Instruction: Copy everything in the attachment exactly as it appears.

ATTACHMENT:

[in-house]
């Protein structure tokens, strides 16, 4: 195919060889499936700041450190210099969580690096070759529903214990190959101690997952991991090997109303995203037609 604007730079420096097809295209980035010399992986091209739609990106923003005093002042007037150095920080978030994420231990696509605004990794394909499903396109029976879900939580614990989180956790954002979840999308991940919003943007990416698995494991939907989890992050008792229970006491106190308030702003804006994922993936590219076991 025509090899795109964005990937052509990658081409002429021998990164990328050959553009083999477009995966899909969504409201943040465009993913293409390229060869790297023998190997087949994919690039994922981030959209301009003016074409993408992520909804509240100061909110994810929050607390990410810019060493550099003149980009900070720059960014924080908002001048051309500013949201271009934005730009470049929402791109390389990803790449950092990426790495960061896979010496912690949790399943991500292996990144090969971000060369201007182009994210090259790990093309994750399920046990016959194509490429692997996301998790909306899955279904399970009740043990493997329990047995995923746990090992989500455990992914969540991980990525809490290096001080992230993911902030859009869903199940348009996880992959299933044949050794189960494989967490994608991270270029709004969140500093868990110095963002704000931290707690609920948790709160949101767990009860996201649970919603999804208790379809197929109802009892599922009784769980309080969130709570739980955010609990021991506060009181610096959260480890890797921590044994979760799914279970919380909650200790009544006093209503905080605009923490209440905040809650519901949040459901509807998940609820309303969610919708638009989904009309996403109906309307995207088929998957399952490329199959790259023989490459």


[in-house]
């Protein structure tokens, strides 16, 4: 195919060889499936700041450190210099969580690096070759529903214990190959101690997952991991090997109303995203037609 604007730079420096097809295209980035010399992986091209739609990106923003005093002042007037150095920080978030994420231990696509605004990794394909499903396109029976879900939580614990989180956790954002979840999308991940919003943007990416698995494991939907989890992050008792229970006491106190308030702003804006994922993936590219076991 025509090899795109964005990937052509990658081409002429021998990164990328050959553009083999477009995966899909969504409201943040465009993913293409390229060869790297023998190997087949994919690039994922981030959209301009003016074409993408992520909804509240100061909110994810929050607390990410810019060493550099003149980009900070720059960014924080908002001048051309500013949201271009934005730009470049929402791109390389990803790449950092990426790495960061896979010496912690949790399943991500292996990144090969971000060369201007182009994210090259790990093309994750399920046990016959194509490429692997996301998790909306899955279904399970009740043990493997329990047995995923746990090992989500455990992914969540991980990525809490290096001080992230993911902030859009869903199940348009996880992959299933044949050794189960494989967490994608991270270029709004969140500093868990110095963002704000931290707690609920948790709160949101767990009860996201649970919603999804208790379809197929109802009892599922009784769980309080969130709570739980955010609990021991506060009181610096959260480890890797921590044994979760799914279970919380909650200790009544006093209503905080605009923490209440905040809650519901949040459901509807998940609820309303969610919708638009989904009309996403109906309307995207088929998957399952490329199959790259023989490459």